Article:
Patricia Juarez joins the Mexican Academy of Sciences | ELIMPARCIAL.COM

Ensenada, British Columbia – The Mexican Academy of Sciences (AMC), the main independent association bringing together researchers with outstanding backgrounds in science and technology in the country, agreed to the doctor’s assumption Patricia Juarez CamachoResearcher in cancer and orthopedics in the Innovation Department Cicese Biomedical, To become a regular member of the Academic Department of Biology.

Only AMC members can nominate candidates and must have an outstanding and ongoing contribution to science and technology that justifies their incorporation into the Academy.

Once a year, a call is launched during which the candidates are evaluated, during which their scientific career in Mexican institutions is taken into account; Your contribution to Human resource training At a high level, especially at PhD; Receiving funding for research projects as the person in charge, which is established in the country, among other considerations.

“I am deeply honored, that my research career began in 1996, when I had a wonderful opportunity to choose a summer residence as part of the AMC ‘Summer of Scientific Research’ program, I was a graduate student at University of Veracruz, Thanks to the Academy of Sciences, I was able to obtain my first approach to science. “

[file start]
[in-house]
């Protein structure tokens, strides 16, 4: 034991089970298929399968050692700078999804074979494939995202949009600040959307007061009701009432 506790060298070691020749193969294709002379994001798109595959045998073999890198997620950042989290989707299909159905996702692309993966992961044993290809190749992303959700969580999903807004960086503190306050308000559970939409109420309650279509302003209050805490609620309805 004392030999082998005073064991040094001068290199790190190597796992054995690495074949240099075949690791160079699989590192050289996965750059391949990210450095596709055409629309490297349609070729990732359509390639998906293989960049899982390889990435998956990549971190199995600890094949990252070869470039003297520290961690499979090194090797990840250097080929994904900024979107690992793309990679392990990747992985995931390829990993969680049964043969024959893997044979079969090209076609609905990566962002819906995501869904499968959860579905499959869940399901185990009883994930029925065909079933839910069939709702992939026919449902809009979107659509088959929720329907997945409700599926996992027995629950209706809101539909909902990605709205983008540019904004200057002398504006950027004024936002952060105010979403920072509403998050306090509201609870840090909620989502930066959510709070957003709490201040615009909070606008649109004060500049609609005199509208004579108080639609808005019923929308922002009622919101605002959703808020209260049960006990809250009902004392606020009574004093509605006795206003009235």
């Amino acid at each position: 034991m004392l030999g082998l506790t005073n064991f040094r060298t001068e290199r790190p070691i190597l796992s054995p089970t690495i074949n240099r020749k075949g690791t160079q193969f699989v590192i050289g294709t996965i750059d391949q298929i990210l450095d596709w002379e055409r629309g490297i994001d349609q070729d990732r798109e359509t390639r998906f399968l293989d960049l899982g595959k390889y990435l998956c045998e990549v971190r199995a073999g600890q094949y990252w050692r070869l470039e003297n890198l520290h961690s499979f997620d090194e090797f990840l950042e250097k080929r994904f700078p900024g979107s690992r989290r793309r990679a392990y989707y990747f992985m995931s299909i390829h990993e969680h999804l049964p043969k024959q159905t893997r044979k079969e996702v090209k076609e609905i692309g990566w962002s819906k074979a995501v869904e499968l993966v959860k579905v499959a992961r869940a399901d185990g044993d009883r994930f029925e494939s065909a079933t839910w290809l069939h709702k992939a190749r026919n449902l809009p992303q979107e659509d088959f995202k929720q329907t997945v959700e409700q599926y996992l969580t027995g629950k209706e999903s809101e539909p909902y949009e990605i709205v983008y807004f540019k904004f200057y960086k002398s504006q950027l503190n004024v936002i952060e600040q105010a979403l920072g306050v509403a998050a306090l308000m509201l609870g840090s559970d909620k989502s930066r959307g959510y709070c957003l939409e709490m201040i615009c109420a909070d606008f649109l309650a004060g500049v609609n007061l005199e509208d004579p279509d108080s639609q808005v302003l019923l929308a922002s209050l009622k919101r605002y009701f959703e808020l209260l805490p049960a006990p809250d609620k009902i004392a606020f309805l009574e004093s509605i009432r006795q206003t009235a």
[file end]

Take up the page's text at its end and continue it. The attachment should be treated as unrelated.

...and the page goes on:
Patricia received her MA and PhD in Biochemical Sciences from One She did two postdoctoral residency in the United States, at Indiana and Virginia universities.

“Despite the difficulty of the scientific career, I always wanted to return to Mexico to apply the acquired knowledge and develop the sciences in my country. This opportunity came in 2014 when I was appointed as a Senior Researcher at Cicese, there I started performing As an independent researcher in the field of cancer and bone metastases, ”Dr. Juarez Camacho commented.

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As of February this year, AMC had nearly 3,000 members, a quarter of them women. Of these, 37 are Cicese researchers (employed, retired, or already deceased), and of these, 7 are women.

In 2016, it was awarded one of the “rising stars” by the American Society for Bone and Mineral Research (ASBMR), a privilege granted to fund the research of promising young scientists.

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